• Kelsey Garber

Sherlock Holmes: The Reddening Sun 1

Throughout all my adventures with Mr. Sherlock Holmes, I have never hesitated to confess my immense fascination with his methods of deduction. His ability to reveal the most extraordinary conclusion from such minute detail is a singular, and rather unbelievable trait. I will always concede to his accuracy, despite the occasional cocksure manner with which he delivers his insights. I recall a remarkable case that bore such complicated, convoluted inner workings that my friend soared to new heights. Yet, this instance when he truly earned his share of pride, he chose to surrender the full scale of his victory and accepted a more humble end. To my eyes, this selfless forfeit is the most grand that I have ever seen my companion and I would be remiss if I failed to include this triumph within his biographies. My notes mark the year as 1889 and keep quite a thorough account of the day Miss Anna Mortimer arrived at our home on Baker Street, affixing Holmes to the intricate, intertwining treacheries of the reddening sun.

The morning began as every other and I had taken up my chair after breakfast and rifled through the paper. Holmes toiled over his chemistry set with the focus of a scholar but the energy of a performer. He stilled himself for several minutes and stared, wide-eyed and unmoving, at a peculiar green concoction within one of the tubes. His caseload had run dry as of late, which was evident in his frustrated and excitable behavior.

He burst into a fit of outrage and paced before our window, his mind vexed. A headline in the paper demanded my attention and I offered to my companion, “If your chemistry exploits have come to an end, perhaps you would be interested in a case.”

“Certainly, Watson. Read it out to me, if you don’t mind,” he asked, keeping his stride.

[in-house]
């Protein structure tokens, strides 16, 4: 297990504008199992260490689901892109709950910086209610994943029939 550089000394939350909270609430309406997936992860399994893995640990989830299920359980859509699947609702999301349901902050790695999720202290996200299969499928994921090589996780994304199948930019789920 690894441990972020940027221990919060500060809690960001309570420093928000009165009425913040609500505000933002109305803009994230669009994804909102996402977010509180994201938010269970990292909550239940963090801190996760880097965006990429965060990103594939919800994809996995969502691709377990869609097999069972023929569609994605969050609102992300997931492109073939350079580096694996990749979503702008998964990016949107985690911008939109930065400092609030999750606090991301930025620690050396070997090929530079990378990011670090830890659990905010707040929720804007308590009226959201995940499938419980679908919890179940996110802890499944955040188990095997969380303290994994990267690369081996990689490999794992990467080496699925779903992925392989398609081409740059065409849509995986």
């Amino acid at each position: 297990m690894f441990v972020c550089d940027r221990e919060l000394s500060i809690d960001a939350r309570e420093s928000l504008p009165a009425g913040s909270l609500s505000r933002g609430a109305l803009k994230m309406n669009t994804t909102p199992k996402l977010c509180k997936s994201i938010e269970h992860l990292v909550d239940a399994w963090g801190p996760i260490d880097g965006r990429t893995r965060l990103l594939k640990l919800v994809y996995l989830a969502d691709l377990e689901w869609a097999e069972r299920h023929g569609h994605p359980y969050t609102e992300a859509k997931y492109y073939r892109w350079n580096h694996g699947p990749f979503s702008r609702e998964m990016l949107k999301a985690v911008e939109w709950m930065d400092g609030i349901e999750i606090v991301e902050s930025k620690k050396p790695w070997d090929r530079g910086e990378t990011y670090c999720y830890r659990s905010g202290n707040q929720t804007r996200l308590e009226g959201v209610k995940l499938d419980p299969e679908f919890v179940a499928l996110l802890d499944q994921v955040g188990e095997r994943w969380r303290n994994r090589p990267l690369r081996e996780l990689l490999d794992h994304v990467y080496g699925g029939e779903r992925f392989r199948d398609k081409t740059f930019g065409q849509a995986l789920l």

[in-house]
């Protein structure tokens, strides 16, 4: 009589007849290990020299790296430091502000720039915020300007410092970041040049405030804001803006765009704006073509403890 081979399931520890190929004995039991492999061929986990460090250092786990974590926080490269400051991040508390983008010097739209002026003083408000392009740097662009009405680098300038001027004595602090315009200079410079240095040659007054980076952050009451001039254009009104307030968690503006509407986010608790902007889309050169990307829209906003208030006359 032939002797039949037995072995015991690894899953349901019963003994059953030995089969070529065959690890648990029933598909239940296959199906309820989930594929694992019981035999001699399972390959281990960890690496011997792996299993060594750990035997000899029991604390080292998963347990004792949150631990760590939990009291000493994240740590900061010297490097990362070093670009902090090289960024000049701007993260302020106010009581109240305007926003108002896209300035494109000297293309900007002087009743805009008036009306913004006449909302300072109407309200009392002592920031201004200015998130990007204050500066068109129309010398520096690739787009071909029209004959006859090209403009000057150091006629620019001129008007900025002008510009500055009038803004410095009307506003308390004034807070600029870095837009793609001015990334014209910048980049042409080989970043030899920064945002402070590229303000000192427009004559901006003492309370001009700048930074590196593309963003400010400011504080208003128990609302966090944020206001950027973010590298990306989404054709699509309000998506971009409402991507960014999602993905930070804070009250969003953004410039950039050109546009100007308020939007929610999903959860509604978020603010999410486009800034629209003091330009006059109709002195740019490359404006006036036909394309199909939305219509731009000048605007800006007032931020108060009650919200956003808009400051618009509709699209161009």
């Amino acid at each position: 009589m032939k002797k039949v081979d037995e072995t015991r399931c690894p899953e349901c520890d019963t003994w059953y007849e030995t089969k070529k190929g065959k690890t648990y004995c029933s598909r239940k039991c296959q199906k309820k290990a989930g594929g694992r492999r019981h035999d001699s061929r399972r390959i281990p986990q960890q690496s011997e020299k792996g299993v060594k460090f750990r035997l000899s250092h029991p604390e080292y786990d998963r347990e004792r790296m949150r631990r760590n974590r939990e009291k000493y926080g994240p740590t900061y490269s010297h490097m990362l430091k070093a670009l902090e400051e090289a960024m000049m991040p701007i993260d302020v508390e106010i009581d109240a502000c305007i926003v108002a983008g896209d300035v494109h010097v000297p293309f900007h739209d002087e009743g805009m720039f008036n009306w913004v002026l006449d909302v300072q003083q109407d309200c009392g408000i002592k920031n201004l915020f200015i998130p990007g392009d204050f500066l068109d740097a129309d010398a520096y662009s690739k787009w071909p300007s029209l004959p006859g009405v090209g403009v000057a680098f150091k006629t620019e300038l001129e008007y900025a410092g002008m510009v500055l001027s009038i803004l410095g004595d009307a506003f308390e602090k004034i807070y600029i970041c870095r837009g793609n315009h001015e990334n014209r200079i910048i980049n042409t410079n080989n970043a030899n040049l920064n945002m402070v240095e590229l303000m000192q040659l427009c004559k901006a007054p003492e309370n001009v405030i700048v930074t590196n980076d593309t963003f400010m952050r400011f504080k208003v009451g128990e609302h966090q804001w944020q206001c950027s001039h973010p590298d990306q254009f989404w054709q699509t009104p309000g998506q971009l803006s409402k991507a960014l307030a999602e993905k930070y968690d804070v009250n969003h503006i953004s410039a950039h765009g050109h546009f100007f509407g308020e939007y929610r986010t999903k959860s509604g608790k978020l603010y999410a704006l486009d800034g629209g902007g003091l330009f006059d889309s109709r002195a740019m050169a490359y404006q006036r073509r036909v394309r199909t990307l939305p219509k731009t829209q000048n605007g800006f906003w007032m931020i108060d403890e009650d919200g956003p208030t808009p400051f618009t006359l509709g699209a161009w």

It ran:

Theft in Reading: Jones on the Case

On Monday, Mr. Herman Farley, renowned druggist of Schoonover Hall in Reading was victim to a crime that has police baffled. During the early morning hours, while the household slumbered, a lonely thief made his way in through an unlatched window and trespassed in Mr. Farley’s own bedroom without waking any residents. When morning came, Mr. Farley and his staff woke to find that his entire wardrobe had gone missing and the window remained open. A search of the premises proved that the wardrobe was nowhere to be found. As for the state of the window, Mr. Farley remarked that he opened it during the night for fresh air, as is occasionally routine for him. The wardrobe was filled with all Mr. Farley’s belongings and he will be devastated if these items are not returned. How the thief carried this cumbersome piece of furniture through a window without disturbing Mr. Farley remains a mystery to the police, but Detective Inspector Athelney Jones, one of the most prestigious inspectors in the whole of England, has taken up the case and assures Mr. Farley that all his possessions shall be returned and the culprit will answer for his crimes.

Holmes pulled up to his chair across from me and leaned back, pressing his fingers together in thought. “This certainly has many features of interest. It is a shame that the authors of this article could not burden themselves with being a little more thorough. With a few more details I could possibly solve this without ever setting foot out the door.”

“You can’t mean that, Holmes,” I said. “A thief that can lift a wardrobe through a window is too spectacular, even by your standards.”

“Exactly,” he said, “which is why I am convinced that is not what happened.”

“Then what else could it be?”

“There are too many variables unaccounted for. I would need a further examination of the facts before deciding on a conclusion.”

“You will go to Reading, then?”

“Of course.” He leapt from his seat with a new vigour about his cheeks. “I must wire Jones first to ensure he is accepting of my aid. Once he agrees, then this case will have my full attention. But, hullo! Perhaps not. If I am not mistaken, another client has arrived to pull me away from this intriguing problem.”